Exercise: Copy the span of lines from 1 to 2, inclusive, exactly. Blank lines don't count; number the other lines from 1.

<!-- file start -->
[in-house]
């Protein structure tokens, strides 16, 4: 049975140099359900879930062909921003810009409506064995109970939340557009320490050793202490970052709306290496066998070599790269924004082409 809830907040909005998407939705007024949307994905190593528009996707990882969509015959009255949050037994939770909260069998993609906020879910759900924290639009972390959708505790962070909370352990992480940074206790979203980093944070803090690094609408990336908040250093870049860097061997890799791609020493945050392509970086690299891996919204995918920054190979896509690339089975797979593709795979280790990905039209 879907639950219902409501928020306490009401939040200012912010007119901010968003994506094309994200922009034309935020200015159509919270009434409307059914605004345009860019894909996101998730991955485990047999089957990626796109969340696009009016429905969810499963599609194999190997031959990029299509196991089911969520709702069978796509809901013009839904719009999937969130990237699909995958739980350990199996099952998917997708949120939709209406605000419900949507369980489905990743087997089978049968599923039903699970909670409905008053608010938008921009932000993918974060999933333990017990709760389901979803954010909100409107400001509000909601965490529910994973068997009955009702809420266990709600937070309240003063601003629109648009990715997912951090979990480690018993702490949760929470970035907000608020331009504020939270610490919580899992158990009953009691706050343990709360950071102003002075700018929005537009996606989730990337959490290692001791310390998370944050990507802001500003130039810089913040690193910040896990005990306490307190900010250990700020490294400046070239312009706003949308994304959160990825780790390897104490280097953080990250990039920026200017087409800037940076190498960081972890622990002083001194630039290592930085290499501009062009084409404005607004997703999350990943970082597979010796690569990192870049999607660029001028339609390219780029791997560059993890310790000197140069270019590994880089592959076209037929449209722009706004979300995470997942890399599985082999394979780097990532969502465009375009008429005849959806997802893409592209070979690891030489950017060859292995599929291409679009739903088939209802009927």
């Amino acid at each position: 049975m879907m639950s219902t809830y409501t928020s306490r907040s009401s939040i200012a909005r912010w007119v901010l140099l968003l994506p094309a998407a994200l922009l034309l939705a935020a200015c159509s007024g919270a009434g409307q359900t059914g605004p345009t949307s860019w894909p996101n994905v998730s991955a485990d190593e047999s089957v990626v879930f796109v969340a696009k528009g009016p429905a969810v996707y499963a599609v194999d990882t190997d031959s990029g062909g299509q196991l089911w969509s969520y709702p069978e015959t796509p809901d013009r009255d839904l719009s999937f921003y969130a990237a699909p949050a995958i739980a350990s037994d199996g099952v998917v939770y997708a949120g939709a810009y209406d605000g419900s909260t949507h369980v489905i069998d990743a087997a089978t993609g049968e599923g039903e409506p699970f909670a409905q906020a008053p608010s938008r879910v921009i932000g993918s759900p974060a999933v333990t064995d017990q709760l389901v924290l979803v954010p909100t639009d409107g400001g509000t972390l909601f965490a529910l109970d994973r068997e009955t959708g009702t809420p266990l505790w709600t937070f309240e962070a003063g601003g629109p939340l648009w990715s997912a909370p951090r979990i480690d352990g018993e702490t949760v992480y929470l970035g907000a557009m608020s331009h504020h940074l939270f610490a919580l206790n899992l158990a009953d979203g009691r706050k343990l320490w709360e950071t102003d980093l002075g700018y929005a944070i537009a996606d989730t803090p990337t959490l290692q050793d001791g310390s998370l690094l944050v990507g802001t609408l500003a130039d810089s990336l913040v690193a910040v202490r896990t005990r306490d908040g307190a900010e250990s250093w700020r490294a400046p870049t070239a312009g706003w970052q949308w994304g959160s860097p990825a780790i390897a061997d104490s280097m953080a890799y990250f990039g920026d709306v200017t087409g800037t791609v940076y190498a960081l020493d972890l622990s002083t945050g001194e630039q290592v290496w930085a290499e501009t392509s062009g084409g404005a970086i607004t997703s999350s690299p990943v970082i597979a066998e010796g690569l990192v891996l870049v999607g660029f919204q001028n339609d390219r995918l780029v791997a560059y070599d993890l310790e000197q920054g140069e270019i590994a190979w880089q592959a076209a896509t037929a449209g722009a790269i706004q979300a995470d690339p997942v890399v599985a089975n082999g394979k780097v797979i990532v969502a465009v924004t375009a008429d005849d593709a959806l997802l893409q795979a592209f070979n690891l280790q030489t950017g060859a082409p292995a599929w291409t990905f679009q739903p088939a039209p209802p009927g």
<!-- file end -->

[in-house]
């Protein structure tokens, strides 16, 4: 049975140099359900879930062909921003810009409506064995109970939340557009320490050793202490970052709306290496066998070599790269924004082409 809830907040909005998407939705007024949307994905190593528009996707990882969509015959009255949050037994939770909260069998993609906020879910759900924290639009972390959708505790962070909370352990992480940074206790979203980093944070803090690094609408990336908040250093870049860097061997890799791609020493945050392509970086690299891996919204995918920054190979896509690339089975797979593709795979280790990905039209 879907639950219902409501928020306490009401939040200012912010007119901010968003994506094309994200922009034309935020200015159509919270009434409307059914605004345009860019894909996101998730991955485990047999089957990626796109969340696009009016429905969810499963599609194999190997031959990029299509196991089911969520709702069978796509809901013009839904719009999937969130990237699909995958739980350990199996099952998917997708949120939709209406605000419900949507369980489905990743087997089978049968599923039903699970909670409905008053608010938008921009932000993918974060999933333990017990709760389901979803954010909100409107400001509000909601965490529910994973068997009955009702809420266990709600937070309240003063601003629109648009990715997912951090979990480690018993702490949760929470970035907000608020331009504020939270610490919580899992158990009953009691706050343990709360950071102003002075700018929005537009996606989730990337959490290692001791310390998370944050990507802001500003130039810089913040690193910040896990005990306490307190900010250990700020490294400046070239312009706003949308994304959160990825780790390897104490280097953080990250990039920026200017087409800037940076190498960081972890622990002083001194630039290592930085290499501009062009084409404005607004997703999350990943970082597979010796690569990192870049999607660029001028339609390219780029791997560059993890310790000197140069270019590994880089592959076209037929449209722009706004979300995470997942890399599985082999394979780097990532969502465009375009008429005849959806997802893409592209070979690891030489950017060859292995599929291409679009739903088939209802009927």